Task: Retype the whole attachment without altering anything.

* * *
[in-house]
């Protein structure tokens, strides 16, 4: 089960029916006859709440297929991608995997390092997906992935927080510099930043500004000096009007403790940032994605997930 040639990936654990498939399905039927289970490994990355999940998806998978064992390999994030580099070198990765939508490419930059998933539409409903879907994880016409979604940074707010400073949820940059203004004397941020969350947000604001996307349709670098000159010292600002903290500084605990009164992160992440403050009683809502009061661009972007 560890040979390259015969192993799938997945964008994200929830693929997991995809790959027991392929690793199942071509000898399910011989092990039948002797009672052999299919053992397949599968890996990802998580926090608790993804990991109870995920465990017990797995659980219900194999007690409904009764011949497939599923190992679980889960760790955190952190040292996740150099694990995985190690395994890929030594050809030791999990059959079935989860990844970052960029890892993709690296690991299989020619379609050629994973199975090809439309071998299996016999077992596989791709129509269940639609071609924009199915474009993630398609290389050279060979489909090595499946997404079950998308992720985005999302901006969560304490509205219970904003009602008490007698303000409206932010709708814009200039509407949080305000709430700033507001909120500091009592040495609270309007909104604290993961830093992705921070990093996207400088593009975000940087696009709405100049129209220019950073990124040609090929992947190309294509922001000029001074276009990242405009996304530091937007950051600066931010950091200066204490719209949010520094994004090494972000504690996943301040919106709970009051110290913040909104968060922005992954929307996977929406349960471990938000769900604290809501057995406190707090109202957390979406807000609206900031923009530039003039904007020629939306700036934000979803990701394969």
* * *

[in-house]
């Protein structure tokens, strides 16, 4: 089960029916006859709440297929991608995997390092997906992935927080510099930043500004000096009007403790940032994605997930 040639990936654990498939399905039927289970490994990355999940998806998978064992390999994030580099070198990765939508490419930059998933539409409903879907994880016409979604940074707010400073949820940059203004004397941020969350947000604001996307349709670098000159010292600002903290500084605990009164992160992440403050009683809502009061661009972007 560890040979390259015969192993799938997945964008994200929830693929997991995809790959027991392929690793199942071509000898399910011989092990039948002797009672052999299919053992397949599968890996990802998580926090608790993804990991109870995920465990017990797995659980219900194999007690409904009764011949497939599923190992679980889960760790955190952190040292996740150099694990995985190690395994890929030594050809030791999990059959079935989860990844970052960029890892993709690296690991299989020619379609050629994973199975090809439309071998299996016999077992596989791709129509269940639609071609924009199915474009993630398609290389050279060979489909090595499946997404079950998308992720985005999302901006969560304490509205219970904003009602008490007698303000409206932010709708814009200039509407949080305000709430700033507001909120500091009592040495609270309007909104604290993961830093992705921070990093996207400088593009975000940087696009709405100049129209220019950073990124040609090929992947190309294509922001000029001074276009990242405009996304530091937007950051600066931010950091200066204490719209949010520094994004090494972000504690996943301040919106709970009051110290913040909104968060922005992954929307996977929406349960471990938000769900604290809501057995406190707090109202957390979406807000609206900031923009530039003039904007020629939306700036934000979803990701394969």